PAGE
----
Longevity is something that every baseball player hopes for in his career, but for Jim Kaat, the fact that his big league career spanned a remarkable 25 seasons might actually be a hindrance.
A hindrance for Kaat's Hall of Fame chances, that is.
Despite recording 283 victories and being regarded as one of the best defensive pitchers to ever play the game, Kaat is once again waiting to see if this is the year when he finally earns a trip to Cooperstown.
Kaat is one of 10 players to be considered for the Hall of Fame by the Veterans Committee. Any player receiving at least 75 percent of the vote from the Veterans Committee, which consists of the 64 living Hall of Famers, will be enshrined as part of the Class of 2009. Results from the Veterans Committee vote will be revealed at 1 p.m. ET on MLB.com on Monday from baseball's Winter Meetings in Las Vegas.
The other members of the post-1943 Veterans Committee final ballot are Dick Allen, Gil Hodges, Tony Oliva, Al Oliver, Vada Pinson, Ron Santo, Luis Tiant, Joe Torre and Maury Wills.
This year will mark Kaat's third time on the Veterans Committee ballot. After his 15 years of eligibility on the Hall of Fame balloting by the Baseball Writers' Association of America ended in 2003, Kaat was also passed over by the Veterans Committee in 2005 and 2007. However, he received the second-most votes in that '07 polling, falling just short of the 75 percent mark with his 63.4 percent total.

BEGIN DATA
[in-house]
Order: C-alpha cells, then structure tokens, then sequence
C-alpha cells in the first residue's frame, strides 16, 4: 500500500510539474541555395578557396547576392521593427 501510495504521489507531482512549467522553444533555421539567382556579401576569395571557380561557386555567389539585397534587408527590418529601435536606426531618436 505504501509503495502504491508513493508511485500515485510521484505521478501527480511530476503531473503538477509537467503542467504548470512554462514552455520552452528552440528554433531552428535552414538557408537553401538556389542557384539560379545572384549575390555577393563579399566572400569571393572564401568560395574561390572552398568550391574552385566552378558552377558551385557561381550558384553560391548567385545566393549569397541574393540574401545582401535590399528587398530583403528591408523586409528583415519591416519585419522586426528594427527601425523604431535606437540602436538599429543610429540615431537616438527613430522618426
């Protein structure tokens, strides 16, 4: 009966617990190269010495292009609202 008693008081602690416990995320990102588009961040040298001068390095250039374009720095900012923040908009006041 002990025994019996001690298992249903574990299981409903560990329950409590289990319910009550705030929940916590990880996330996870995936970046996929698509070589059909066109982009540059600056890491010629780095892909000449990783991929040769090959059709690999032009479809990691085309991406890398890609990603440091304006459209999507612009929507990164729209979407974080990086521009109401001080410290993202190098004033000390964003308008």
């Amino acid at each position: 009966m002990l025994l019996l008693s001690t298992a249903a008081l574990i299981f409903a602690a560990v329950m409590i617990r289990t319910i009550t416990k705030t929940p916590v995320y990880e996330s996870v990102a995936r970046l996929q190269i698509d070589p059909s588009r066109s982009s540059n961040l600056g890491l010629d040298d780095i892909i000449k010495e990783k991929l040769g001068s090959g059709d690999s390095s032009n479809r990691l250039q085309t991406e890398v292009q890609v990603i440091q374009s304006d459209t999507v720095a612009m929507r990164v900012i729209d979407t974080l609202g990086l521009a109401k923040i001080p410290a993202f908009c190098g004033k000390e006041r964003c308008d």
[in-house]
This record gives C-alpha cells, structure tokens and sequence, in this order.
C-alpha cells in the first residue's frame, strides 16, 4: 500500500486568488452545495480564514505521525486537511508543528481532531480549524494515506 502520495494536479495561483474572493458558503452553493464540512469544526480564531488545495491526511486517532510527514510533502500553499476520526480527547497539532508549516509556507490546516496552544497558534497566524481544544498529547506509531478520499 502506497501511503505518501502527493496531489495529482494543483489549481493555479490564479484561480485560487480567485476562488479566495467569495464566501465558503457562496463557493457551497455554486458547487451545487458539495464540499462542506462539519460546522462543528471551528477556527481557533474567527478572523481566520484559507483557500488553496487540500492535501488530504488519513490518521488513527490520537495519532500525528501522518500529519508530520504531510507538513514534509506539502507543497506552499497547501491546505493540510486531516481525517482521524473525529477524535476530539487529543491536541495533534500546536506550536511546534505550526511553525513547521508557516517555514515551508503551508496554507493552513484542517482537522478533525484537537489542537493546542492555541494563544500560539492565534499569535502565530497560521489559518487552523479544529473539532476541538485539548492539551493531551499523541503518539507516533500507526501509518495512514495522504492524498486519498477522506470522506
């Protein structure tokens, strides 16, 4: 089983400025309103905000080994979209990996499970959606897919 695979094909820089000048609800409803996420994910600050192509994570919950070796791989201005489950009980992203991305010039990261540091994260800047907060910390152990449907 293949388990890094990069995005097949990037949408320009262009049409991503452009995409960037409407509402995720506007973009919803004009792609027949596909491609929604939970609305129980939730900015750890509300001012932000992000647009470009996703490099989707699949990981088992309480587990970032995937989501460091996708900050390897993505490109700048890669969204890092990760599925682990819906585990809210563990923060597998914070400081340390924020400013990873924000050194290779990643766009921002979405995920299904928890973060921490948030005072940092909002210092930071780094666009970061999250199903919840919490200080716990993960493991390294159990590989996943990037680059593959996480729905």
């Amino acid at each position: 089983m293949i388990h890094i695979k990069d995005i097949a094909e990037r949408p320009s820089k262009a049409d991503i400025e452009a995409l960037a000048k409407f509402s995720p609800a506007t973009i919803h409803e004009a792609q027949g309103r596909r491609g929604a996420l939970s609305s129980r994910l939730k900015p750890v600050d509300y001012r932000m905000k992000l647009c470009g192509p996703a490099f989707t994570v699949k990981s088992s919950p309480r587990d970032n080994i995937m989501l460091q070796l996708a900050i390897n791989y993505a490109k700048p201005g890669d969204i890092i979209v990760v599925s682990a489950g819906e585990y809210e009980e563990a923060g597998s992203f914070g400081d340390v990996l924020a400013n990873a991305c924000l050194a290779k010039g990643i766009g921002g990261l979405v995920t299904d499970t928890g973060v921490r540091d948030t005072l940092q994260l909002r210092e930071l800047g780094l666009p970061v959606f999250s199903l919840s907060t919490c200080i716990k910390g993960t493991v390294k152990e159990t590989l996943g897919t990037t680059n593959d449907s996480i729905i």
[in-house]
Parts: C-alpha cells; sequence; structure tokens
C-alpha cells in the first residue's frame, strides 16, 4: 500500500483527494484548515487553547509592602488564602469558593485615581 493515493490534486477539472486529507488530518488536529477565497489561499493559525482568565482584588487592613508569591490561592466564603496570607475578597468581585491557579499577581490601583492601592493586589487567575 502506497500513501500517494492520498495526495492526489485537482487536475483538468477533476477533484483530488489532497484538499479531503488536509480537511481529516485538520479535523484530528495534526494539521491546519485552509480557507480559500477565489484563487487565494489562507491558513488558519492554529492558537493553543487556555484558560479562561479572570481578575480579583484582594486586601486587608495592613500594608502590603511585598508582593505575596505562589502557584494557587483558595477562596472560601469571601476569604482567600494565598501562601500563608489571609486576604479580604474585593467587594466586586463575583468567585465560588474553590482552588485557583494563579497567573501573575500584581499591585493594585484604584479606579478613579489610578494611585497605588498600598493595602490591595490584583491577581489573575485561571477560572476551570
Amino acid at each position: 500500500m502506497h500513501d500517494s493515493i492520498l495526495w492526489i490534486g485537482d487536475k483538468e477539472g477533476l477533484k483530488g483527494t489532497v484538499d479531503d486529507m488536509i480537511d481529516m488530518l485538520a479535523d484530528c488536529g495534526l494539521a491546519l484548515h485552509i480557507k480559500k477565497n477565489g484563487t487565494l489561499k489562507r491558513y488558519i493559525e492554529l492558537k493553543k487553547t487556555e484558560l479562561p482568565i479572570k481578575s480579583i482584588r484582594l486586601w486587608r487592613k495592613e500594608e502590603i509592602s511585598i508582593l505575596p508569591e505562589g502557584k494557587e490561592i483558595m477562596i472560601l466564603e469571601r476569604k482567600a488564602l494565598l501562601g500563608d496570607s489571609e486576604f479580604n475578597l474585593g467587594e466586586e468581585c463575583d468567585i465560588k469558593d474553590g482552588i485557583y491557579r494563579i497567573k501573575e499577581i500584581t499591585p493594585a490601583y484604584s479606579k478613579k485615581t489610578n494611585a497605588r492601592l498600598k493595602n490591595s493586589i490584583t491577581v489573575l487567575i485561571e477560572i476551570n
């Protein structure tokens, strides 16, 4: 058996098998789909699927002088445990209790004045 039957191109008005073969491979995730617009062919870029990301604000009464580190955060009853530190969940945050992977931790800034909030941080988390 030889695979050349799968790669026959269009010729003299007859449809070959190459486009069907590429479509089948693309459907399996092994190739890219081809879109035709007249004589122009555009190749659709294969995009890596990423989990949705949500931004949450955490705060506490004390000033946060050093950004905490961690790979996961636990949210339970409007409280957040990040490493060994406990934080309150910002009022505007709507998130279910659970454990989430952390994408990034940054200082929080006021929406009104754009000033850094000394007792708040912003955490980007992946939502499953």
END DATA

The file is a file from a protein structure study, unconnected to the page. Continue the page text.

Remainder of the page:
Kaat holds the unique distinction of having pitched in four different decades in the Major Leagues, as his career spanned from 1959-83 with the Senators, Twins, White Sox, Phillies, Yankees and Cardinals.
The left-hander holds a lifetime record of 283-237 with a 3.45 ERA. Over that span, he had three 20-win seasons, which included a career-high 25 victories for Minnesota in 1966. That was the year that Kaat threw 19 complete games and three shutouts, posted a 2.75 ERA and had just 55 walks in more than 300 innings.
A three-time All-Star, Kaat earned a World Series ring as a reliever with St. Louis in 1982.
But if there was anything that made Kaat stand out from other pitchers, it was his ability to field his position. Kaat won 16 consecutive Gold Glove Awards from 1962-77. Only Greg Maddux owns more Gold Gloves in his career, having tallied 18 total.
Kelly Thesier is a reporter for MLB.com. This story was not subject to the approval of Major League Baseball or its clubs.